All The Questions You Have About Cannabis Oil, Answered All The Questions You Have About Cannabis Oil, Answered

All The Questions You Have About Cannabis Oil, Answered

by Emma Sarran Webster

Cannabis and makeup aren’t two words that have been used in the same sentence for long. Sure, cannabis and its derivatives come in many forms, but many of us mostly think of those as being the smokeable or ingestible type, not the apply-to-your-face type. The reality, though, is that cannabis oil has all sorts of positive benefits when it comes to your beauty and skincare — which is why it made perfect sense to us to incorporate it into our newest 100% vegan product, Kush Mascara. The cannabis oil derived from hemp serves as a vegan alternative to beeswax, which is a common binding agent in mascaras, and helps create a conditioning, smooth formula that majorly helps deliver in the volume department (read more about that, here). Brush up on this powerful ingredient.

Why cannabis?

First comes CBD, then comes the oil. Cannabidiol (CBD) is a cannabinoid, or chemical compound, found in both cannabis and hemp plants, explains Kimberly Cargile, the Executive Director of medical marijuana dispensary A Therapeutic Alternative. “There [are] hundreds of cannabinoids in the cannabis plant and hemp plants, and [CBD] is one of them,” she says.

“[CBD] is a secondary metabolite produced by the plant, which may have some biological effects [such as antioxidative and anti-inflammatory] on animals, insects, humans,” says Perry Romanowski, a cosmetic chemist and cofounder of The Beauty Brains. “CBD oil is a blend of Cannabidiol and other ingredients from [the] plant.”

To make cannabis oil derived from hemp, the CBD has to first be extracted from the hemp plant, and there are a variety of ways to do that. The most common methods used to strip the cannabinoids away from the plant are CO2 extraction, ethanol, and olive oil.

What are its benefits?

The medical benefits of cannabinoids have been studied extensively; and cannabinoids and CBD oil have been linked in various studies to reducing chronic pain, treating epilepsy and arthritis, and acting as an anti-inflammatory, among other potential medical benefits. “Typically people [come] to us to use CBD oil to reduce anxiety, reduce muscle spasms, seizures, reduce nerve pain, and inflammation,” Cargile says. It’s also “known to be an antioxidant, [which] is really important in skincare,” she notes, pointing out that antioxidants like vitamin C and vitamin E are often added to lotions. Indeed, antioxidants work to protect the body and skin from damage (like broken-down collagen) caused by free radicals, molecules produced when your body breaks down foods or certain medicines or is exposed to pollutants like cigarette smoke or UV radiation.

“CBD oil applied topically is thought to have properties that may reduce inflammation,” says Jordan Carqueville, MD, a board-certified dermatologist in Chicago, IL. “If it proves to be clinically effective in trials, CBD oil may have a place for skin conditions such as acne, psoriasis, and eczema.”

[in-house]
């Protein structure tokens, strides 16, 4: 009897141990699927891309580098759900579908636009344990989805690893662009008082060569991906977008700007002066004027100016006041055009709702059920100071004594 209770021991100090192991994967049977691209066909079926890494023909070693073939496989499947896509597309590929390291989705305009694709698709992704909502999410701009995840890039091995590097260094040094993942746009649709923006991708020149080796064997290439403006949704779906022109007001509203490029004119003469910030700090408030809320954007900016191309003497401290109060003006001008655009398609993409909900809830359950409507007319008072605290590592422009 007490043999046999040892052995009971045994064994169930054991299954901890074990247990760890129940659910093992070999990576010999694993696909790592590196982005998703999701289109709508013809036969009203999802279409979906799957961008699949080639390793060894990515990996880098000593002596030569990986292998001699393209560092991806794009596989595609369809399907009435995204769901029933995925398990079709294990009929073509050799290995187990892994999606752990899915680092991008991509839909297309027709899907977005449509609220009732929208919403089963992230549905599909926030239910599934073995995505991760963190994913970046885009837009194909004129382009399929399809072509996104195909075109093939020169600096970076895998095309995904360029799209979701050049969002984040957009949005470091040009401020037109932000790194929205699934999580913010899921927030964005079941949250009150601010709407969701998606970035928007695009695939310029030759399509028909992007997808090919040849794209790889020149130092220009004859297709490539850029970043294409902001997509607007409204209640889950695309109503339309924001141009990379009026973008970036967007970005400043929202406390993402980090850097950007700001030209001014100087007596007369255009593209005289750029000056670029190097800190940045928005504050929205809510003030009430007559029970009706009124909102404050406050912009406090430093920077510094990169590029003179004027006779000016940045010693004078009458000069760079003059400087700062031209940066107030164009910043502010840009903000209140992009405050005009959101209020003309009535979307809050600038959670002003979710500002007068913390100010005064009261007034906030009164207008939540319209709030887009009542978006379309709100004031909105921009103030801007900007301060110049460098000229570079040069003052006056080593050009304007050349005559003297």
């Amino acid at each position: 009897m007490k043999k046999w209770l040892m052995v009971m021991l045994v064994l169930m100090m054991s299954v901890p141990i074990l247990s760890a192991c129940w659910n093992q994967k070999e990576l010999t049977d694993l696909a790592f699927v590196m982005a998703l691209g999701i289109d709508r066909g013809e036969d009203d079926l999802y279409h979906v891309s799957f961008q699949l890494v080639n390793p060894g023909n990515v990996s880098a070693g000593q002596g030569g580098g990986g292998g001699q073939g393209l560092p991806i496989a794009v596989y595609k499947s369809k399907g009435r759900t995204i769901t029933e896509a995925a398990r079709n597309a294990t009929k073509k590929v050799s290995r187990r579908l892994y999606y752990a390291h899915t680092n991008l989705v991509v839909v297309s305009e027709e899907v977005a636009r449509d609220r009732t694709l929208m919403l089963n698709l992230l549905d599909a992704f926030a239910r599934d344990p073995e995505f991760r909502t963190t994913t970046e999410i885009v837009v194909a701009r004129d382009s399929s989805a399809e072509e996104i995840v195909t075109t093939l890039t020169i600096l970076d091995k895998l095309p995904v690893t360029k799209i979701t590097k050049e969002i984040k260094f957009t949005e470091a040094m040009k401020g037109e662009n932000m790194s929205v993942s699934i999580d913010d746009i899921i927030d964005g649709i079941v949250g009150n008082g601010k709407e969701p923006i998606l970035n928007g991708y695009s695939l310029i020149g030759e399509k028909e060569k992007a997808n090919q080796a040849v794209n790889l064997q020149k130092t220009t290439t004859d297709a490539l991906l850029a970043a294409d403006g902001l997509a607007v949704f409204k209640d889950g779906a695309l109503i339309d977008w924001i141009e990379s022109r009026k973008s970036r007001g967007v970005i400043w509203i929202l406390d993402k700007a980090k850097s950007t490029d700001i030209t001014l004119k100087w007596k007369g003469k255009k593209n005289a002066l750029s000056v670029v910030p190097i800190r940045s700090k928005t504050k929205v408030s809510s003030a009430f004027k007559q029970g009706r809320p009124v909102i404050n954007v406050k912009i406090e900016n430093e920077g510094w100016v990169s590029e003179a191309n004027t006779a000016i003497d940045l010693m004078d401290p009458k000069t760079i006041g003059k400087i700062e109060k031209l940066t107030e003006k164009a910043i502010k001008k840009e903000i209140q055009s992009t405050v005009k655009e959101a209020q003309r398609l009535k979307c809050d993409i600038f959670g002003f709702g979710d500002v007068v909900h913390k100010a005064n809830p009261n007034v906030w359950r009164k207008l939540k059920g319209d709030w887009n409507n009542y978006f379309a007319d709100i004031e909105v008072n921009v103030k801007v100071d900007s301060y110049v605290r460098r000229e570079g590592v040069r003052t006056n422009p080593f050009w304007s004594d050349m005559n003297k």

It’s also certainly an emollient, both she and Romanowski note. “Oils are generally helpful for dry skin and protecting the skin barrier,” Carqueville says. And that’s true of CBD hemp oil, which offers hydrating and conditioning benefits to skin and hair.

Does it make people high?

The short answer: Using products with CBD oil — or CBD oil itself, for that matter — will not get you high. “CBD hemp oil is made from the flowers, leaves and stalks of hemp that contains high amounts of CBD, but low traces of tetrahydrocannabinol (THC), which is commonly found in a cannabis plant,” Carqueville says. THC is the psychoactive element of marijuana.

“CBD oil can contain some THC or it can contain none,” Romanowski says. “It really depends on how it is processed.” Regardless, though, it’s not enough to be psychoactive. And CBD oil derived from hemp is particularly low in — in fact, hemp is (in part) legally defined by having no more than .3% of the chemical. Kush Mascara contains CBD-rich cannabis oil derived from hemp and does not contain THC.

Is it safe?

While experts — including Cargile, Romanowski, and Carqueville — note that there hasn’t been a ton of research done on the potential risks of CBD oil, it’s thought to be a pretty low-risk product. “First of all, using anything topically reduces the risks right off the bat,” Cargile says. “There’s not a lot of research, however CBD and THC, cannabis and hemp have been used for thousands of years. And according to the Centers for Disease Control [and Prevention], which reports deaths in this nation, [marijuana] causes zero deaths every year so it’s found to be very safe.”

That doesn’t mean it’s completely risk-free, but the likely risks are more of the allergic reaction variety, Romanowski notes. “It is a component of an essential oil, and reactions are not frequent, but common in a small percentage of the population,” he says. “People should do a small patch test on their skin before generally applying the product over their body.”

In general, though, much of the hesitation linked to using a cannabis or hemp-derived product like CBD oil comes from years of stigma. “Cannabis and hemp…were prohibited in this country starting in 1937, so there’s been [decades] of misinformation and miseducation around this plant,” Cargile says. “Really, just about everything everybody has heard…and all of the stereotypes are not true, and CBD particularly is a very safe, non-toxic alternative to many pharmaceuticals.”

Not to mention a hydrating, vegan alternative to many cosmetic ingredients — making it a wanderful addition to your mascara collection.